Holly Hunt Reissues Two Vladimir Kagan Classics, and Other News

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The First Collection by Vladimir Kagan Design Group. Image courtesy of Holly Hunt

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Holly Hunt Reissues Two Vladimir Kagan Classics

With his penchant for graceful curves and careful forms, Vladimir Kagan came to define a kind of generous midcentury modern throughout his storied career. But it all began at home: after learning the carpentry trade alongside his father, Kagan designed an initial pairing of table and chair for his parents’ home. His future is all here, in the comforting slope of the chair-back and the just-right balance of the table’s pointed legs. It’s finally available in the present, thanks to a reissue campaign from Holly Hunt. The First Chair and The First Table, produced in 1948 but phased out two years later, are now offered with arms just slightly more sculptural, and in two iterations: one honoring the original dimensions and a second pair whose dimensions were scaled up to fit today’s bigger homes.

Humanscale chair components. Image courtesy of Humanscale

Humanscale, purveyor of ergonomic office furniture, is now a certified B Corporation.

Humanscale, the designer and manufacturer of ergonomic office furniture, has achieved B Corp certification, affirming its leadership in sustainability and commitment to high standards in social and environmental performance. This recognition marks a major milestone in the company’s ongoing efforts to integrate sustainability deeply into its business practices. “We have led the industry in embracing systemic change for multiple decades, from implementing transparency labels on our products and eliminating many of the commonly used Red-List chemicals, to launching the world’s first task chair made from reclaimed fishing nets,” Bob King, Humanscale’s founder and CEO, said in a statement. “By putting in the hard work and making tough decisions, we hope to lead the rest of our industry to be more responsible.”

After an earthquake strikes New York, the city’s aging building stock may pose a threat.

After a magnitude 4.8 earthquake rattled New York and New Jersey earlier this month, New York City’s vulnerability to earthquakes has come under a microscope. The city is particularly vulnerable to earthquakes owing to more than 200,000 of older multifamily buildings being constructed mainly using un-reinforced brick from the mid-1800s to the 1930s, posing a high risk of collapse should a major seismic event occur. Although infrequent, earthquakes also pose a threat to the city’s dense and aged infrastructure, potentially causing extensive damage to buildings, utilities, and transit, necessitating advanced emergency responses and repairs.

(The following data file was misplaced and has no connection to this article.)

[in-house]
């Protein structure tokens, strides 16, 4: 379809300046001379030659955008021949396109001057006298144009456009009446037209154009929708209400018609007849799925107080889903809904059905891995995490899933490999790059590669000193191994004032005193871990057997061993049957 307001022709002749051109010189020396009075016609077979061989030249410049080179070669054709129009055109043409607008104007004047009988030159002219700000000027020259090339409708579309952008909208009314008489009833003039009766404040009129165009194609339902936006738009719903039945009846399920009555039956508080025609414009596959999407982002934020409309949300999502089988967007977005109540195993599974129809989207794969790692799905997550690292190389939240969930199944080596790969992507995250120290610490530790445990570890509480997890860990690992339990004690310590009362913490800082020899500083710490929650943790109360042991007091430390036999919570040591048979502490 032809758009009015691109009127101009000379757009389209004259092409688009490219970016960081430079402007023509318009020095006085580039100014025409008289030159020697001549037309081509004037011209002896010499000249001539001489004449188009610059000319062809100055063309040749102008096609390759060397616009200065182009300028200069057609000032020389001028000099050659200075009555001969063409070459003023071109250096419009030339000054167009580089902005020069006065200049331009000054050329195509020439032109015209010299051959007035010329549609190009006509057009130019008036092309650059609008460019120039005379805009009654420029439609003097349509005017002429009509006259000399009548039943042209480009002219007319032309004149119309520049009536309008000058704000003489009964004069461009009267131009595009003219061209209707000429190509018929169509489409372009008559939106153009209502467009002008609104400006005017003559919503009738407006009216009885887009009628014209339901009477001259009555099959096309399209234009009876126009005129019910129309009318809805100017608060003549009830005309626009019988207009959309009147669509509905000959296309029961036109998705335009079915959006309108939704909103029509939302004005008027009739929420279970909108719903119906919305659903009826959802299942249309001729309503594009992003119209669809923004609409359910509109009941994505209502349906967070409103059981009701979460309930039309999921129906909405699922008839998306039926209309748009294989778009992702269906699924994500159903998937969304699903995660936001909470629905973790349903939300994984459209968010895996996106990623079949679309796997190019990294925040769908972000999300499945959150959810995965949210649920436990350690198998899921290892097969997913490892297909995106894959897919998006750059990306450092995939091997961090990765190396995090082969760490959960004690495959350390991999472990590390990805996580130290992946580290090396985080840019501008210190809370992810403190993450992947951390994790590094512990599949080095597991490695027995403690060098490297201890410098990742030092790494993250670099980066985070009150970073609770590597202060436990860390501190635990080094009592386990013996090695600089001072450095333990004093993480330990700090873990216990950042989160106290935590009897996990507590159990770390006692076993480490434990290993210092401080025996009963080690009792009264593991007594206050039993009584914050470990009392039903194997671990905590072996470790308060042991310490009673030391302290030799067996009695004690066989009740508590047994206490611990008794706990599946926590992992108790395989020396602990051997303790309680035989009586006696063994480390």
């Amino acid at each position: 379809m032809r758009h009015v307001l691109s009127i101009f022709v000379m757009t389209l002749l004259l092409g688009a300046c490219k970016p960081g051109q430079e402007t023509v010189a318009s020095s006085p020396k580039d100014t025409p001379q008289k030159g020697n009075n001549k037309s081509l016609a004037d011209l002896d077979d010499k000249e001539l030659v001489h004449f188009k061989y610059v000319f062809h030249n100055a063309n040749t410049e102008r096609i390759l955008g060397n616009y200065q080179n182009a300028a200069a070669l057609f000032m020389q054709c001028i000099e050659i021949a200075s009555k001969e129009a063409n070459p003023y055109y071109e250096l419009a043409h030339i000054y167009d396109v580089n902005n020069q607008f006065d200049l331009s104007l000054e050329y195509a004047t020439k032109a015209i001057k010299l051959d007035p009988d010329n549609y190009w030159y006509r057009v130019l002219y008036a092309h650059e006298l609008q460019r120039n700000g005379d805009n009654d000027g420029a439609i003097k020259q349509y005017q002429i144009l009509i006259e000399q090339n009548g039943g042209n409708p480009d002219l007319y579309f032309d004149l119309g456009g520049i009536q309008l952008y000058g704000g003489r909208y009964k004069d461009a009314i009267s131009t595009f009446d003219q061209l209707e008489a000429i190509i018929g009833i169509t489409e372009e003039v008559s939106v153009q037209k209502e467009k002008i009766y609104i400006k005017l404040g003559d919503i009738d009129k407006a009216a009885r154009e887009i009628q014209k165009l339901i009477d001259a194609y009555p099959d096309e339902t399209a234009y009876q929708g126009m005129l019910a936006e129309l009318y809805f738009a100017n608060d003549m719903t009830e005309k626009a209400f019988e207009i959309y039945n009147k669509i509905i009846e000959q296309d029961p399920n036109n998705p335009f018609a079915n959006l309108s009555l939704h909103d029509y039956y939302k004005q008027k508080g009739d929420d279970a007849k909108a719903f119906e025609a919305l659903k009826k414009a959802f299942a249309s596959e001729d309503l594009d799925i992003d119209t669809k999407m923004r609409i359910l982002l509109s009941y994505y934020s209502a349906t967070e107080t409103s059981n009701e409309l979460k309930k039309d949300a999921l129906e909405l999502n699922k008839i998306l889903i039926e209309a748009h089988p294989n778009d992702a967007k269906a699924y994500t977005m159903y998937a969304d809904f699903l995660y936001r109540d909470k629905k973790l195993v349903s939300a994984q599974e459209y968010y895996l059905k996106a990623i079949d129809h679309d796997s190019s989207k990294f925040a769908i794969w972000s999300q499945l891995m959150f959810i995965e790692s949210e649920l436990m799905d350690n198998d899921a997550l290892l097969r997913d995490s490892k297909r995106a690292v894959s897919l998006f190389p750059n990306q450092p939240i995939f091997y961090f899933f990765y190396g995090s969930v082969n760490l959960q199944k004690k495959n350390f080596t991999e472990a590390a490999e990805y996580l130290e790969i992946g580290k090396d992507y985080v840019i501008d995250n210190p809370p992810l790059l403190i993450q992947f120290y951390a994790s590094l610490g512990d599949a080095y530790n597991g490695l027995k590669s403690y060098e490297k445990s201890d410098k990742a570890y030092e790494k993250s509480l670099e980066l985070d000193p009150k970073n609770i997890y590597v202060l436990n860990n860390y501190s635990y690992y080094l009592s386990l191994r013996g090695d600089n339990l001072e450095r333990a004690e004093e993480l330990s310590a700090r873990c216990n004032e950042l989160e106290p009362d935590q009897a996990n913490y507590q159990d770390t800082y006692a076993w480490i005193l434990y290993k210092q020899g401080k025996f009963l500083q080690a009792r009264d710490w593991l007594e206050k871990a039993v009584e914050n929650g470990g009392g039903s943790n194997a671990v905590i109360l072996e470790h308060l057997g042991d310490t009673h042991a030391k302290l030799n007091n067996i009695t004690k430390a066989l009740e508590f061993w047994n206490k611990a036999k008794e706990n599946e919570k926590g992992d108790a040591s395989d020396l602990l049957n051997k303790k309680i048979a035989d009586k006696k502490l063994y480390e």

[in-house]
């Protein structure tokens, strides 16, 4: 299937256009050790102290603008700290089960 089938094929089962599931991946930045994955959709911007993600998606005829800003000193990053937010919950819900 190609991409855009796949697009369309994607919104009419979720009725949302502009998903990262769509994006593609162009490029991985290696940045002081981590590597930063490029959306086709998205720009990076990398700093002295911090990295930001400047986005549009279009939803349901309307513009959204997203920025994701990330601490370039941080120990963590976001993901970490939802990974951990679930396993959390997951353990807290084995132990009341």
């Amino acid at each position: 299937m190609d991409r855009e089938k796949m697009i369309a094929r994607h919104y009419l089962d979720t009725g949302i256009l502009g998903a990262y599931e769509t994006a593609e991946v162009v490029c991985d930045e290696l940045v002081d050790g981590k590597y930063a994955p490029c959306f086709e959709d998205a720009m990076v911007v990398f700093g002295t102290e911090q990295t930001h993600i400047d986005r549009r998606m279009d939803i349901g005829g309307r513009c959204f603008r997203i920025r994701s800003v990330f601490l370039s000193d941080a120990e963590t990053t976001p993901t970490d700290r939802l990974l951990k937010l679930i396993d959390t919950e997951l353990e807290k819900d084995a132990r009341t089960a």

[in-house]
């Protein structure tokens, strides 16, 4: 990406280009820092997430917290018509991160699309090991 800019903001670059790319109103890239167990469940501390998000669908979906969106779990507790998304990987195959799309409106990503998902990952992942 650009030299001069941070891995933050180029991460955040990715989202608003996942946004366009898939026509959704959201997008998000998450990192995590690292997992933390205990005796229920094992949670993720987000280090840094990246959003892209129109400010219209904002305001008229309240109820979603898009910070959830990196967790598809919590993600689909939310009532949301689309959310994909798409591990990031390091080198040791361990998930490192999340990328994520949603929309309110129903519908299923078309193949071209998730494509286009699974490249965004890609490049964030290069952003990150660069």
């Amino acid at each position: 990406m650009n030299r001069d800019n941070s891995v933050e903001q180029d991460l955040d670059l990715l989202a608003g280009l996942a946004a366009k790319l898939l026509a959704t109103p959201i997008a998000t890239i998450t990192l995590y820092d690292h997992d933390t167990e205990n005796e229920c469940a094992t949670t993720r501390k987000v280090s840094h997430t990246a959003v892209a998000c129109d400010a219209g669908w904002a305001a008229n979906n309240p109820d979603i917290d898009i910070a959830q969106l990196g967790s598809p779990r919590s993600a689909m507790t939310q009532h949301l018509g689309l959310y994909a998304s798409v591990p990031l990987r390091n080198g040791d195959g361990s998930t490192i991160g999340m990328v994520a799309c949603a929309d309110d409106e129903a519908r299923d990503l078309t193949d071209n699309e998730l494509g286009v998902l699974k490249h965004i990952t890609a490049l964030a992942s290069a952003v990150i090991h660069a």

Álvaro Siza has completed an extension to the Monastery of Leca do Bailo near Porto.

Álvaro Siza has completed an extension to the Monastery of Leca do Bailo near Porto. It will now serve as the headquarters for the Livraria Lello Foundation, which is aimed at promoting literacy and critical thinking. The extension includes a contemplative sculpture by Siza named Viandante, adding to the Pritzker Prize–winning architect’s portfolio of work for the Serralves Foundation, including the recent Serralves Museum expansion.

Venice’s scheme to start charging tourists small entry fees kicks off during the Biennale.

Venice will start charging day-trippers a €5 entry fee on select days between April and July in an effort to manage overtourism, making it the first city to implement such a charge directly at entry points. The fee, part of a pilot program, aims to reduce the number of short-term visitors who contribute minimally to the local economy and exacerbate congestion and infrastructure strain. 

Research shows that botanical gardens offer greater cooling effects than parks in cities.

Research from the Global Centre for Clean Air Research (GCARE) has demonstrated that botanical gardens can reduce city air temperatures by up to five degrees Celsius, outperforming other green spaces like parks due to their dense plant variety and water features. The study underscores the importance of integrating diverse green and blue infrastructure into urban planning to enhance city cooling and improve liveability during heatwaves.

The white Ford Bronco that O.J. Simpson fled in. Image courtesy of the Alcatraz East Crime Museum

Today’s attractive distractions:

Here’s an AI contrarian’s account of speaking at a conversational AI conference.

The party has ground to a screeching halt for Coachella’s glitziest rental mansions

The late O.J. Simpson’s infamous white Bronco is parked at a Tennessee museum.

Jane Goodall’s 90th birthday is celebrated with a charity sale of nature photography.

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